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Short answer: Behaviorism treats the human brain/mind like a black box whose internal processes cannot be known. As such, behaviorists claim that it only makes sense to study the association between a given stimulus and the behavioral output it produces. Cognitivists, on the other hand, examine internal mental processes (attention, executive controle, ...


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There is a substantial body of literature addressing each of these questions (why do people quit therapy and what predicts positive outcomes); unfortunately there are no easy answers. In part, this is because the literature has looked at these questions from a range of angles, including client characteristics (age, race, gender, motivation, education level, ...


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No. Algorithmic behavior can be observed in organisms, but an organism cannot be reduced to just algorithms because the information processing is tightly coupled to the physical hardware, which evolves continuously and (largely) deterministically. That is, nature doesn't break behaviors into discrete algorithmic steps. Similar to how humans break up the ...


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It is important for us not to mix up the two words psychopathy and psychosis... The term “psychosis” has its roots in the ancient Greek words for an aberration or abnormality (osis) of the mind or soul (psyche). Thus, the psychotic mind is literally a mind that has stopped functioning normally. A psychotic person has lost the capacity to think and behave ...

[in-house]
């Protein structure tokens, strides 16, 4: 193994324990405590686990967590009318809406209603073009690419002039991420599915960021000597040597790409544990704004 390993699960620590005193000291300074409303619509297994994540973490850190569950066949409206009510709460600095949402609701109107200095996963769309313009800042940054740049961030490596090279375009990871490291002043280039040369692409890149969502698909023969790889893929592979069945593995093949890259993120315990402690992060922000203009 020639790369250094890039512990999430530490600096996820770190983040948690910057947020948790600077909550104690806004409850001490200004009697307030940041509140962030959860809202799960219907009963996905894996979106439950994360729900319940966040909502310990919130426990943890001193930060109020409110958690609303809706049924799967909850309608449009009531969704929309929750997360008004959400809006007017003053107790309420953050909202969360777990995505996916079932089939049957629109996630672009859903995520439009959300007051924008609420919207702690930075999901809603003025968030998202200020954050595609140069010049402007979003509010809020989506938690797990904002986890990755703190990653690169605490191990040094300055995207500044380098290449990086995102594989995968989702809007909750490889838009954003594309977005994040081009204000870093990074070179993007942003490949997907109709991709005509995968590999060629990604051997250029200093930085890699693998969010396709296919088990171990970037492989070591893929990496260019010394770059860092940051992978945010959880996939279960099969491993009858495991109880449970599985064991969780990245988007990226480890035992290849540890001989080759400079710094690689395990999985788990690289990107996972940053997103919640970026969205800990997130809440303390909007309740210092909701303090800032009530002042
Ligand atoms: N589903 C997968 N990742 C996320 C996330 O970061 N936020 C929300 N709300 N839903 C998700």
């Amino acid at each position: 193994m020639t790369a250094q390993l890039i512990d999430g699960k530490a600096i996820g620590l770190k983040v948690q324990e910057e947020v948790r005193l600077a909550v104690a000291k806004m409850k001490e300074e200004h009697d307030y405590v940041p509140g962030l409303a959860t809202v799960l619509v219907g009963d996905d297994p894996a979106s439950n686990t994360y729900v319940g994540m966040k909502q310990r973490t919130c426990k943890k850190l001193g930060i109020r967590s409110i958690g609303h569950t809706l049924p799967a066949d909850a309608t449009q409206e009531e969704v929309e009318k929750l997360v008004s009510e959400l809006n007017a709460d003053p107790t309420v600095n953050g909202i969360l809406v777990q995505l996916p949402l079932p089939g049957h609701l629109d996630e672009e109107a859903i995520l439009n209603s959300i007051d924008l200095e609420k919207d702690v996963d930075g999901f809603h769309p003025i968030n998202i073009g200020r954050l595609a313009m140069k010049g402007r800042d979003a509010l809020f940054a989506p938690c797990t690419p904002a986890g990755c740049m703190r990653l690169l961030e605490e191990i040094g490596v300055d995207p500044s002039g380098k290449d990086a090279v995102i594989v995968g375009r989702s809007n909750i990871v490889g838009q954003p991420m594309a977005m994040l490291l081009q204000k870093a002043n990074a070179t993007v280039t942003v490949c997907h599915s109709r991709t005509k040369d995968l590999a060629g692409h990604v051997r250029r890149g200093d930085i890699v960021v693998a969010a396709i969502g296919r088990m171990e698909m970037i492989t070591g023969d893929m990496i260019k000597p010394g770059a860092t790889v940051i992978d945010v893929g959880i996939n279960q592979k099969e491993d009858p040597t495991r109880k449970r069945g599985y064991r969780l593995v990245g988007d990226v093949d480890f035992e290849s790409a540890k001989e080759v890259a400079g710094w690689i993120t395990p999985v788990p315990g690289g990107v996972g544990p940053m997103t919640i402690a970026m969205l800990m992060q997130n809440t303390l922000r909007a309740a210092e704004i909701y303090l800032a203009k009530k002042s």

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Sometimes they are aware. For example a manic-depressive is mostly aware of having a psychological problem during his depressive phases, but will usually perceive himself well while manic. Schizophrenics often understand that they have delusions, but many of them can only understand this while they are in a non-delusional phase. Sadists are often aware of ...


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Here's an interesting abstract from a relevant paper I found a while back: This paper proposes a new theoretical model of curiosity that incorporates the neuroscience of "wanting" and "liking", which are two systems hypothesised to underlie motivation and affective experience for a broad class of appetites. In developing the new model, the paper ...


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Your question is a bit vague, but it sounds like you might be looking for Hick's Law. Hick's law states the relationship between the number of possible responses that an organism can provide for a given task and the minimum time necessary to engage a response. You may have also been thinking of one of the computational models for two-alternative ...